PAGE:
Preventing Obamacare from Undermining Innovation; Price Controls and Taxes Only Discourage Medical Progress
Byline: Hadley Heath, SPECIAL TO THE WASHINGTON TIMES
The national conversation over health care reform has once again reached a fever pitch, resulting in a government shutdown for 16 days earlier this month. Even after the shutdown and a rocky start to the law's online-enrollment feature, Americans remain divided. Some want to move ahead with Obamacare, emphasizing the shortcomings of the current health care system in the United States.
Indeed, many facets of the American health system were (and still are) dysfunctional. Reform is necessary. In the ongoing critique of our health system, though, we should keep in mind one area where American health care has led; namely, innovation. This innovation is a result of our nation's laws protecting intellectual property and our health system that reward new, valuable ideas.
A 2009 study showed that American scientists won the Nobel Prize in 33 of the previous 40 years, whereas scientists from the entire rest of the world won it in only 25 out of those 40 years (the prize is often shared). Additionally, of the world's top 27 drugs and devices, U.S. physicians, companies and scientists had a hand in developing 20 of them, whereas Europeans only had a hand in 14.
Is this because of Americans' exceptional natural intelligence? Is it a result of our world-class public education system? Clearly, it is not.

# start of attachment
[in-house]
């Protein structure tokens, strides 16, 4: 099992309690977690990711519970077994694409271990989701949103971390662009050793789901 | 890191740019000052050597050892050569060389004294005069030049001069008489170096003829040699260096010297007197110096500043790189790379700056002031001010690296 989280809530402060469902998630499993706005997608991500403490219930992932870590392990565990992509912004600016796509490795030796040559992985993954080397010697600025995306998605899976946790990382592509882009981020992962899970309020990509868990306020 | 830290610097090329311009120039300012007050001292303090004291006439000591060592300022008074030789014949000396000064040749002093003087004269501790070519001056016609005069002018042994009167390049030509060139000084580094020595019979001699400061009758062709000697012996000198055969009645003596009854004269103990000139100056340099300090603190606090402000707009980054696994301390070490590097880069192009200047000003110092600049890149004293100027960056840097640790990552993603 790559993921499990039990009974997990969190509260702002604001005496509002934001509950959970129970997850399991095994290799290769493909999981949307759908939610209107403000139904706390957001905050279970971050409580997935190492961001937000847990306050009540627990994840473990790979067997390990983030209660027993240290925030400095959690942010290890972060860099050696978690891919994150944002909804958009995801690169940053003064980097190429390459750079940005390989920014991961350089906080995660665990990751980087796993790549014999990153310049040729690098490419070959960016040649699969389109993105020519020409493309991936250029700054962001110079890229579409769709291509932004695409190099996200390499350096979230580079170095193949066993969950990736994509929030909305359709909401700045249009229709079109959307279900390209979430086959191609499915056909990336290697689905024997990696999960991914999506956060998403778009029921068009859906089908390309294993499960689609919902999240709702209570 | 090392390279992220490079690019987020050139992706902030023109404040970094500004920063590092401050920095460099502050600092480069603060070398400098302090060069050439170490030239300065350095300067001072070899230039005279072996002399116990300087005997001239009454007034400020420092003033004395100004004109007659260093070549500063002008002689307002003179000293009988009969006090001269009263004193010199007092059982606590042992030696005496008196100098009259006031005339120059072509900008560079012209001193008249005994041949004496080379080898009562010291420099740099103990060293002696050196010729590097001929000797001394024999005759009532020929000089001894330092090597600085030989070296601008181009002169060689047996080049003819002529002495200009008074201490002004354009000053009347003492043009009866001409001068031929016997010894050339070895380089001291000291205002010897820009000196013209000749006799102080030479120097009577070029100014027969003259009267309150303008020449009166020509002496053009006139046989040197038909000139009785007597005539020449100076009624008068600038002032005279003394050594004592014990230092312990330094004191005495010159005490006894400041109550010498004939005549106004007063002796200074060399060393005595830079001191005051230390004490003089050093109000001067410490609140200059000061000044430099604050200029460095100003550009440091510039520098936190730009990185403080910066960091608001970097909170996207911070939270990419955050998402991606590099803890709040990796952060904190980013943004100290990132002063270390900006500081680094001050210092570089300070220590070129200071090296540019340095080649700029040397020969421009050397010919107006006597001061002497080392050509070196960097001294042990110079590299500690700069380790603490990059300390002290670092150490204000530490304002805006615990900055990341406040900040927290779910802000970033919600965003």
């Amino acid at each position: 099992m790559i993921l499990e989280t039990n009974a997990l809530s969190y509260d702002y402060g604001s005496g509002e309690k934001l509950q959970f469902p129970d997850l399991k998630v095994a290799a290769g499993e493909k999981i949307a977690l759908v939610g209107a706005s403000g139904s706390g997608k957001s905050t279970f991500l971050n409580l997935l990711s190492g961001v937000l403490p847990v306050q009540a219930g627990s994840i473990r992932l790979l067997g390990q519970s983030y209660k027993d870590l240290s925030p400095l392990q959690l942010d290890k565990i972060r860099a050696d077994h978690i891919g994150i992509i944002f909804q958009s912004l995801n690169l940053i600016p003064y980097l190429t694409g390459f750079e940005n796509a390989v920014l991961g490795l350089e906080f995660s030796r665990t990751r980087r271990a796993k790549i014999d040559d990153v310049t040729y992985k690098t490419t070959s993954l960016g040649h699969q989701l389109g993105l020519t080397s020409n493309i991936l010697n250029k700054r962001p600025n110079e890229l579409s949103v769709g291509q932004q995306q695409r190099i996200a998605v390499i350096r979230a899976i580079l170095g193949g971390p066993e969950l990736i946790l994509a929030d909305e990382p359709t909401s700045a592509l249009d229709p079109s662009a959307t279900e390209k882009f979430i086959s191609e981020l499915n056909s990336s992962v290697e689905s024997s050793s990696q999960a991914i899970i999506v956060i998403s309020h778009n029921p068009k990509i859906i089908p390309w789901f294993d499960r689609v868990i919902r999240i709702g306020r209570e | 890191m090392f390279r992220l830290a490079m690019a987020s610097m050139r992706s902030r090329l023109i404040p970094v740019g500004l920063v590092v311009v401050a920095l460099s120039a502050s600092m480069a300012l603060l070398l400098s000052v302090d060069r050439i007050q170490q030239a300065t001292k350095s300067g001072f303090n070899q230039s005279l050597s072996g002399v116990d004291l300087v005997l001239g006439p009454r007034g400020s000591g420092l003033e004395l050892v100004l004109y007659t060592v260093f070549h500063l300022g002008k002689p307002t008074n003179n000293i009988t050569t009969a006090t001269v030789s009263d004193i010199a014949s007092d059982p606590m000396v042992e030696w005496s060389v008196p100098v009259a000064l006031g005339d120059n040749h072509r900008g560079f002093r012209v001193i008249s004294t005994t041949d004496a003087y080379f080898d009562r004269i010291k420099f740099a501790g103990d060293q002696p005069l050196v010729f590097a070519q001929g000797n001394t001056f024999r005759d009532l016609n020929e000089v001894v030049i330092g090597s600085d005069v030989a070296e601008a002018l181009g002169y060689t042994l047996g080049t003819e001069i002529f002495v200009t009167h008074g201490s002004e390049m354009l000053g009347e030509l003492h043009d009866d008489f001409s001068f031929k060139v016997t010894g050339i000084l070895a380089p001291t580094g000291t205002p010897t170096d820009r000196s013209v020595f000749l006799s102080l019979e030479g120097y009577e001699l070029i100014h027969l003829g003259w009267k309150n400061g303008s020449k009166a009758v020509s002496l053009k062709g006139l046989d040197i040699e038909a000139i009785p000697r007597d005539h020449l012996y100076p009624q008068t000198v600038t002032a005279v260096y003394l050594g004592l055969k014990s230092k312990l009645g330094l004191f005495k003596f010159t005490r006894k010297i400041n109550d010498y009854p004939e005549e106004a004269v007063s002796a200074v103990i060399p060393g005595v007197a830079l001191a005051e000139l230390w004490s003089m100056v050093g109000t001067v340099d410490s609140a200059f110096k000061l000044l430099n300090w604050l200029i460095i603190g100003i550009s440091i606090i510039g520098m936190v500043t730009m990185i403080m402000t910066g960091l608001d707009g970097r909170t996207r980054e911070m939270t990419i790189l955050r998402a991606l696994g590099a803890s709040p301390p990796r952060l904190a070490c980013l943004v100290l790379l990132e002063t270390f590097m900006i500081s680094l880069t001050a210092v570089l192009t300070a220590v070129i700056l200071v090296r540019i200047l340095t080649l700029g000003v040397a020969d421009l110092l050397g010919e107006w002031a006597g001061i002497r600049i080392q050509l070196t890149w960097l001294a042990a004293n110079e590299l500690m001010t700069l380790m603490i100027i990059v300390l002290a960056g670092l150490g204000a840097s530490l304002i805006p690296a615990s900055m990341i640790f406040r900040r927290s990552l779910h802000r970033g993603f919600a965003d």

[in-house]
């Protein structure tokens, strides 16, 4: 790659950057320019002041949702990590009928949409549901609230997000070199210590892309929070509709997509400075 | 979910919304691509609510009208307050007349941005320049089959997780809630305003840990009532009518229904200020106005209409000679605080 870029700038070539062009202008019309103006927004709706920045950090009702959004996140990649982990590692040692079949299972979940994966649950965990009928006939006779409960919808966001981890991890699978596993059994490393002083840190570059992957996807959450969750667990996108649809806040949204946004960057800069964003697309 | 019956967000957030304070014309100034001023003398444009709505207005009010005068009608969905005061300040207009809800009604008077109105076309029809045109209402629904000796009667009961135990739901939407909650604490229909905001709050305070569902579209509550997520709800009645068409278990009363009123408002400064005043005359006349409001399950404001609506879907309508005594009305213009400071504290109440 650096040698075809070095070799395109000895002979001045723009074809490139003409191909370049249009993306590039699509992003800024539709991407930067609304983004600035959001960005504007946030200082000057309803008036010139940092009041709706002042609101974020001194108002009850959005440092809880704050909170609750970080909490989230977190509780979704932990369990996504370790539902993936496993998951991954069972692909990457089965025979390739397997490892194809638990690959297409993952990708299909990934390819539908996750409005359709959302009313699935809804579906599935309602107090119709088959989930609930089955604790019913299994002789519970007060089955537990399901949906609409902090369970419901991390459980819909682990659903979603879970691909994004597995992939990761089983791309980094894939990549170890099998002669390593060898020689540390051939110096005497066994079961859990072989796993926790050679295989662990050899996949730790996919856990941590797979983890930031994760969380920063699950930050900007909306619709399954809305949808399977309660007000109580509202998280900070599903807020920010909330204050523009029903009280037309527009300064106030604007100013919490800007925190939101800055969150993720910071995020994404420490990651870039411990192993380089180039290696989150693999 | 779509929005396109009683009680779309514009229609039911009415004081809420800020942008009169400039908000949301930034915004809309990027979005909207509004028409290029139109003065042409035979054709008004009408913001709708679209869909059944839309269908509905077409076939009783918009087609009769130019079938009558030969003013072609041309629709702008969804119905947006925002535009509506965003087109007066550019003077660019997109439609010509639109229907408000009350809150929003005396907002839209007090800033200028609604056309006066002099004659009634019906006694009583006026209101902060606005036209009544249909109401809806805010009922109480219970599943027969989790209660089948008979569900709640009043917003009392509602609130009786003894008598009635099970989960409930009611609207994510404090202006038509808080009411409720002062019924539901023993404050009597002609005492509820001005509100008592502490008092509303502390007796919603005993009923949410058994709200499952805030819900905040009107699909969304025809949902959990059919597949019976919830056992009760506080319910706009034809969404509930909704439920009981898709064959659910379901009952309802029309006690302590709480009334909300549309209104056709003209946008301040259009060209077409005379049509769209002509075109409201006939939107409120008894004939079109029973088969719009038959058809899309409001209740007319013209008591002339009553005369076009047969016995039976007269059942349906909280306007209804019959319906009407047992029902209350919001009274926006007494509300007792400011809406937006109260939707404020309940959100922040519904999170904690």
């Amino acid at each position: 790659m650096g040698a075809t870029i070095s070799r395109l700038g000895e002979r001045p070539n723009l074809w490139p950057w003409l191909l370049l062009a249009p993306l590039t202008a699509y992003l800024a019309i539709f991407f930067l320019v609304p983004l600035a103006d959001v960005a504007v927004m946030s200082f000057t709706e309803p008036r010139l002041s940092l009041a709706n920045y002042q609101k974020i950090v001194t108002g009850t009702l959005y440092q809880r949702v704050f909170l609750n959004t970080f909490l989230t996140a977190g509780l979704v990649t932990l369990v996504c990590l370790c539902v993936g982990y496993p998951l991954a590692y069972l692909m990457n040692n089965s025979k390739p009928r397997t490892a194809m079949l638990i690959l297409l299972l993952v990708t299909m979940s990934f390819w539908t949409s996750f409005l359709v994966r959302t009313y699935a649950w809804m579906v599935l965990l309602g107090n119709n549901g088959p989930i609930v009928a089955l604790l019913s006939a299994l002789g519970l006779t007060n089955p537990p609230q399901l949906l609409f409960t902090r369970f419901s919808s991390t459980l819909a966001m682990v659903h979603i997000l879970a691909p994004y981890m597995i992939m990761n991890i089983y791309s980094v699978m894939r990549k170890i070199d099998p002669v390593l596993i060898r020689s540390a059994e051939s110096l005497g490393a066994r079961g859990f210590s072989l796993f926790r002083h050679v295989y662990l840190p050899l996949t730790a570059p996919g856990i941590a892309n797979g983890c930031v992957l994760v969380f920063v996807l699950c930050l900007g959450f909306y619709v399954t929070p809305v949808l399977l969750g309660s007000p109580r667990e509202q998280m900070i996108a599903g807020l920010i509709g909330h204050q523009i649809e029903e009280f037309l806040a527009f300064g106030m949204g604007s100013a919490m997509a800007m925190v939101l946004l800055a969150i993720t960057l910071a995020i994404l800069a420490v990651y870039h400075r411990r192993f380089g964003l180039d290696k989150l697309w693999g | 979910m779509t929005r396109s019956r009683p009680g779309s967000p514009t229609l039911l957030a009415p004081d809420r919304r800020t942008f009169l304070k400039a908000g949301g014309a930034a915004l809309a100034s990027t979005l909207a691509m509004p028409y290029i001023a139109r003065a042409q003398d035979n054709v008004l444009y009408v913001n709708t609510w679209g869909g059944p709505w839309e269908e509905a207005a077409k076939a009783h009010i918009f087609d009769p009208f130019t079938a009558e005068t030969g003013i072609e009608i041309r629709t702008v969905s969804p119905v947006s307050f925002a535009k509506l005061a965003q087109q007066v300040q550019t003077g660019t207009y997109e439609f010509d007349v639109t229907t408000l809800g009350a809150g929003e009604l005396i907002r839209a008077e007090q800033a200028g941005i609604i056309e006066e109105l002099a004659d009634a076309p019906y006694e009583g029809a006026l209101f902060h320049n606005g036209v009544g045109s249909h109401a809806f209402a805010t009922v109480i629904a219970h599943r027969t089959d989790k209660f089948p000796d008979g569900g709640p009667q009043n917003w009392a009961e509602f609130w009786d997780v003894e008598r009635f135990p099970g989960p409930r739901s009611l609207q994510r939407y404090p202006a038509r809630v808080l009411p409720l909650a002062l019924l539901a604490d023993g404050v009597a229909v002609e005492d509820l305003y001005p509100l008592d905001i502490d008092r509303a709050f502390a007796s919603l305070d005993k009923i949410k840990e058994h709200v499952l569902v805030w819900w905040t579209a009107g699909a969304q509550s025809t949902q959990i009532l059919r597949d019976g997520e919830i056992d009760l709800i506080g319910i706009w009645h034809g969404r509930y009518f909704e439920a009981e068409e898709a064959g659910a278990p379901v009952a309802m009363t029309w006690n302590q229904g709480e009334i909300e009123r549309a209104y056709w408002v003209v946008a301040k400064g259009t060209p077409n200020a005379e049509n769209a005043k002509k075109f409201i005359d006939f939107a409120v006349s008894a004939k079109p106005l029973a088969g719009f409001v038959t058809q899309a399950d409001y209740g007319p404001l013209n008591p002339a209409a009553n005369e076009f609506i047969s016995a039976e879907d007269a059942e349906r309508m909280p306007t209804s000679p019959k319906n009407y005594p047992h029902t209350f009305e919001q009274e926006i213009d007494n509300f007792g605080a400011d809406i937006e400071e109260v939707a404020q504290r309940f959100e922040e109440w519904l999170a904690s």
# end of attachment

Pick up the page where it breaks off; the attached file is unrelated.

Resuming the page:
Rather, America's free-enterprise system attracts the brightest minds from all over the world. These minds know that their contributions will be rewarded in markets - or discarded in socialist or government-run economies.
A key element is that American patent laws protect the intellectual property of health care innovators. Patents on pharmaceuticals allow companies to recoup their investments in research, development and trials to reach final products. Patents on medical devices do the same. This is critical, because the main cost of creating these new treatments isn't in their production, but in their development. Without these protections, the incentive to innovate would be drastically reduced.
Policymakers overlook this key factor in our medical system at our peril. Our innovations in health care save and enrich lives throughout the whole world, especially when other nations respect our intellectual property as well.
Sometimes, other nations steal American ideas. …